Burger King bolstering food safety after failed inspections

The Burger King Corp. said it's taking measures to improve food safety after Washington health inspectors found hamburger patties at some restaurants were undercooked.

The company said Wednesday that it's inspecting its systems on the West Coast to determine what changes need to be made.

No illnesses have been reported.

The state Health Department sent Burger King a letter on Sept. 1 calling undercooked patties a disturbing trend, with violations at fast-food restaurants in seven counties -- King, Pierce, Kitsap, Whatcom, Grays Harbor, Adams and Benton.

Most of the undercooking was due to problems with a flame broiler and employees failing to discard undercooked patties.

Susan Shelton, environmental health specialist for the Benton Franklin Health District, said the district's inspectors identified problems at a local Burger King in Kennewick about two years ago.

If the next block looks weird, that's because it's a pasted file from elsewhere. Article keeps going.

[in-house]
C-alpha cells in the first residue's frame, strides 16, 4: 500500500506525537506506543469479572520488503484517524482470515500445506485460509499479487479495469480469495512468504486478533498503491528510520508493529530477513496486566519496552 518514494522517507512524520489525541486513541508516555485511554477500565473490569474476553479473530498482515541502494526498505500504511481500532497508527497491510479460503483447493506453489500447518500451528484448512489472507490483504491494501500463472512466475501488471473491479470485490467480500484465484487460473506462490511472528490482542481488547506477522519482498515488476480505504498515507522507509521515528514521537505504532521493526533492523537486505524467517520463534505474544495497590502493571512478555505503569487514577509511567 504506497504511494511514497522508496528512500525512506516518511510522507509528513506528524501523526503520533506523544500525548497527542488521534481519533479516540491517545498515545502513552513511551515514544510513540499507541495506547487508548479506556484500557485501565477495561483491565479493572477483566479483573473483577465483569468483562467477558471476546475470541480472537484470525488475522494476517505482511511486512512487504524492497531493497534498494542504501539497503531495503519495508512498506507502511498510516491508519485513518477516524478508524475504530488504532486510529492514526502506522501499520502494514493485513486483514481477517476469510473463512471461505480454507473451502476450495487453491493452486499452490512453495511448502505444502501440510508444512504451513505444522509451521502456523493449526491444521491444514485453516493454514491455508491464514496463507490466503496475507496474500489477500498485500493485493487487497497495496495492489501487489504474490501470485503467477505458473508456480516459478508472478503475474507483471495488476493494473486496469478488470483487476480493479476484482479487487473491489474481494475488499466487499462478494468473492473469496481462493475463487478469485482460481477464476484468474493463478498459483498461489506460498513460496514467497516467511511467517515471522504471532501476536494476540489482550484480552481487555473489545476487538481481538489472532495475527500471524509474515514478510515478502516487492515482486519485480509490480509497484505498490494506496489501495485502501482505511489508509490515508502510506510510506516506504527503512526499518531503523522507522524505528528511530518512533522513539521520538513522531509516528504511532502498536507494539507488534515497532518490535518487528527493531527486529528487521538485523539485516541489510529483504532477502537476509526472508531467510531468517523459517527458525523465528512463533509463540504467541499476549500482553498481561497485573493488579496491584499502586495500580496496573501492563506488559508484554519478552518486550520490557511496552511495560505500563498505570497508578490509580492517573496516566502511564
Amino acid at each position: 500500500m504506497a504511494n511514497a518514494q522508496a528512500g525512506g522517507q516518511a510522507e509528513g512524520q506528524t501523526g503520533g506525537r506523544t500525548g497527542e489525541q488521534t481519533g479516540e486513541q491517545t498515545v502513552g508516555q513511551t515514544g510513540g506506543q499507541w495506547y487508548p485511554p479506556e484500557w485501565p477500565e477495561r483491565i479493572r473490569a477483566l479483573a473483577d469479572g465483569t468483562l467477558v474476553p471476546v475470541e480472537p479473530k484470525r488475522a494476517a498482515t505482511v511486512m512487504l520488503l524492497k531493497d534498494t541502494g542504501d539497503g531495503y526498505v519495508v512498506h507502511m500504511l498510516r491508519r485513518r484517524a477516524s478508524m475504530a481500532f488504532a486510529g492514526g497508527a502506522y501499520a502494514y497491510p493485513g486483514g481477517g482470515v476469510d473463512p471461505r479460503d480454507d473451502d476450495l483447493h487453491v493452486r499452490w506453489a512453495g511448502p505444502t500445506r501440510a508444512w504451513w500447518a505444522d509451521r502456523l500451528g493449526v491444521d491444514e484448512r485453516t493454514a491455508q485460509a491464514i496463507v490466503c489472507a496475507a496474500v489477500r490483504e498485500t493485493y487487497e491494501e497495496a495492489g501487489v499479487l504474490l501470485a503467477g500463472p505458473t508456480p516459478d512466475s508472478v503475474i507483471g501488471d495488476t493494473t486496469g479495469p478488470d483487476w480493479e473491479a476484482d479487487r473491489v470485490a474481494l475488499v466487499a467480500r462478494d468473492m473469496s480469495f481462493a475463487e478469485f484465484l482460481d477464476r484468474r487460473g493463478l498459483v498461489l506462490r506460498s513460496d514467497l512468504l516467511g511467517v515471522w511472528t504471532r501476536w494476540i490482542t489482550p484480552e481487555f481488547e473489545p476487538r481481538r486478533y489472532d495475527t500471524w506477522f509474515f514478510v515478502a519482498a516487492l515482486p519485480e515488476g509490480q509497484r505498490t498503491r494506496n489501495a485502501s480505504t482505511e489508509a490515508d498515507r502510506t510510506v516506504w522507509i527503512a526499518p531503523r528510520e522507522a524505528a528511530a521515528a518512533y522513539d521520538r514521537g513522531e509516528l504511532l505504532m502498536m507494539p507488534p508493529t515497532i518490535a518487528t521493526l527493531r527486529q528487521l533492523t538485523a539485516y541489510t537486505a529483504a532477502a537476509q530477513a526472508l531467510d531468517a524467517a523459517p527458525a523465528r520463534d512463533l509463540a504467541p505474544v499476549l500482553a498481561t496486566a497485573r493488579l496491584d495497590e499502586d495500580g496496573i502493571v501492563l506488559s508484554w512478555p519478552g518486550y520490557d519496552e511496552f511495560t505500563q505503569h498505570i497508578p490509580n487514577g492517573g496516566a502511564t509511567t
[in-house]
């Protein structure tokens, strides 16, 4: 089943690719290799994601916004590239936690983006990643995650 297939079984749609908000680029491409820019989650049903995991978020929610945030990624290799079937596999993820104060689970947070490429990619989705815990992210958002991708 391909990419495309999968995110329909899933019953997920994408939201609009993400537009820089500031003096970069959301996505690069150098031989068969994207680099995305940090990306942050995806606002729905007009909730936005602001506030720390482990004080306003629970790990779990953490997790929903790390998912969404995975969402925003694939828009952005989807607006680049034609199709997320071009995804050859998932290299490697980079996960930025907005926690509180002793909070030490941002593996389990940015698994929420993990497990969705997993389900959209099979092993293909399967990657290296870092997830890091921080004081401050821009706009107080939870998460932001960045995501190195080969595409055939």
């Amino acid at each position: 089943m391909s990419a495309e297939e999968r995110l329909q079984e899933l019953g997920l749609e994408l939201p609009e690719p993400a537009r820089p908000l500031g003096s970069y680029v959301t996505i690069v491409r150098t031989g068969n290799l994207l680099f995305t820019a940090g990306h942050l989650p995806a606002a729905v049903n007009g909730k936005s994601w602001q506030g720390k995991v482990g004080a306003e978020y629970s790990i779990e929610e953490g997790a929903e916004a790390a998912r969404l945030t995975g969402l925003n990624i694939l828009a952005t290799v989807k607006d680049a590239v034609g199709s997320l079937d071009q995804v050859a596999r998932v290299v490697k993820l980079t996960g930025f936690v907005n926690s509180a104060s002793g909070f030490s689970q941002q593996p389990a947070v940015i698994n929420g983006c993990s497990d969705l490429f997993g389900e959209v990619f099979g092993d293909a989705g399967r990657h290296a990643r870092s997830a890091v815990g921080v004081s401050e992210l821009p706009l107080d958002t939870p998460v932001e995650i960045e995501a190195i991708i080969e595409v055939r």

The restaurant was one of the first in the nation to have the new flame broiler equipment installed.

Shelton said the problem in a nutshell was one of being unfamiliar with the new technology.

"It wasn't cooking to temperature because there were a lot of controls," she said. "When we started working with them, it was resolved."

The health district received no complaints about undercooked food or illnesses, and no lab samples were positive for bacteria or other illness-causing contaminants, she added.

The district continues to inspect the restaurants multiple times each year, but that isn't unique to Burger King, Shelton said.